MADRID, 20 Ene. (EUROPA PRESS) -
The Gulf of Aden and the Strait of Bab el Mandeb, the gateway to the Red Sea, are part of a key global trade route, now put at risk by attacks by Houthi rebels from Yemen. However, there is another, quieter flow that has led nearly 100,000 migrants to risk their lives crossing from the Horn of Africa to Yemeni territory.
Specifically, the International Organization for Migration (IOM) recorded some 96,670 arrivals in 2023, a figure that in any case is approximate given the difficulty of following the evolution of a flow that leads these people to cross different countries before reach Yemen, immersed in a conflict for years.
The data reflects a rebound in this migratory route - in 2022 there were just over 73,000 arrivals in Yemen - and is added to the number of those who lose their lives along the way, equally approximate. The IOM is aware of 159 fatalities in 2023 - more than 60 of them in a single shipwreck in November - but assumes that the real number is higher.
Djibouti and Somalia serve as a starting point for East African migrants who want to reach Yemen, in many cases with a view to seeking a better life in other countries in the region, such as Saudi Arabia. The war in Yemen, however, complicates any move.
The IOM recognizes in its latest reports that the situation has now become more tense, to the extent that the conflict in the Gaza Strip and the actions taken by the Houthis as a show of support for the Palestinians have left the peace process paralyzed. internal and has even led to attacks against ships in the area.
However, sources from the regional office of this agency consulted by Europa Press believe that it is still premature to assess how these tensions may affect migratory flows. The Houthis launched their first attack in the Red Sea on November 18 and, in the month of December, nearly 1,700 migrants arrived in Yemen, mostly Ethiopians, in line with statistics from previous months.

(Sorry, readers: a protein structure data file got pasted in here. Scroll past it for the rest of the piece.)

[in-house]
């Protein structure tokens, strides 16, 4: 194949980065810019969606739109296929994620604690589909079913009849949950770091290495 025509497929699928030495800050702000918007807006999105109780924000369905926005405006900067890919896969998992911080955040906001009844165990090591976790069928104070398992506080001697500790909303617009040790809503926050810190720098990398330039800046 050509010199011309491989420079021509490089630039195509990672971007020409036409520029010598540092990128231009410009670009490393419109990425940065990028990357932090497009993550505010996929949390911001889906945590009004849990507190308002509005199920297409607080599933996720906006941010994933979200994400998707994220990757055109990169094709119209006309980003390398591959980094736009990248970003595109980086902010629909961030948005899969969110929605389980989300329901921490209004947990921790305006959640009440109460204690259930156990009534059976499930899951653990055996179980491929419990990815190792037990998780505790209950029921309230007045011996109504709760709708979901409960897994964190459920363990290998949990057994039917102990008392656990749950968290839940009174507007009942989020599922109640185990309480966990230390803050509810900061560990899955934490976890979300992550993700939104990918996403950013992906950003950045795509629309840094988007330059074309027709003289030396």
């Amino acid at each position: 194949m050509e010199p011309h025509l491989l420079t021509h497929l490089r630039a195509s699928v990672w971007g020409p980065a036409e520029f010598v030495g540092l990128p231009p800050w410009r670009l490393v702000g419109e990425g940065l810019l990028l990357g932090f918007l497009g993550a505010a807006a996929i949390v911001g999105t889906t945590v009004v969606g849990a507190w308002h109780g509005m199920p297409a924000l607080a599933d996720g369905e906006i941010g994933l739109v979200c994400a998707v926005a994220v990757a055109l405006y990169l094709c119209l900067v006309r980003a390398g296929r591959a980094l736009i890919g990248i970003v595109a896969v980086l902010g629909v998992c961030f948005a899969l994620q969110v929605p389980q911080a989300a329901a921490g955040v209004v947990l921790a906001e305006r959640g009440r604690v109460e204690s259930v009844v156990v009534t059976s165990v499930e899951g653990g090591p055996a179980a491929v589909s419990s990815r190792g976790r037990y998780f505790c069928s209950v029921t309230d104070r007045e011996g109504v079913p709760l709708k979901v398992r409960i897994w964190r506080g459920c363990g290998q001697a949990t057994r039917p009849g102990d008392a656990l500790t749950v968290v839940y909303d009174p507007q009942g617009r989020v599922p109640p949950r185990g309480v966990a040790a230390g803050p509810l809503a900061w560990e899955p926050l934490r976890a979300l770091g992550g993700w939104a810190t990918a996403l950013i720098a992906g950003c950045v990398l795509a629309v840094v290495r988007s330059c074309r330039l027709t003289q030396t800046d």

These sources have explained that the agency "constantly" monitors the situation to "identify changes in migratory patterns" in the region, although the key could come in the coming months, given that flows usually spike before and during Ramadan. since it is assumed that the authorities can be less vigilant. This year, the Muslim holy month will begin on March 10.
Insecurity, the lack of essential goods such as food, shelter or health care and labor exploitation are just some of the challenges faced by those who arrive in Yemen, who have previously had to deal in most cases with networks smuggling and trafficking of human beings.
The UN, which estimates that some 209,000 migrants need humanitarian aid in this country, resumed in December the voluntary return programs to Ethiopia, paralyzed in September, through the IOM. A charter flight transported 118 migrants back to Ethiopian soil, although 2023 closed with more than 6,000 transfers.
Among the beneficiaries is Hayat, a 29-year-old girl who arrived in Yemen three years ago and who three months earlier had gone to Sanaa, the capital, "in search of help" with her children. "Since then, I was hoping to be reunited with my family," she told IOM in December, before returning to Ethiopia.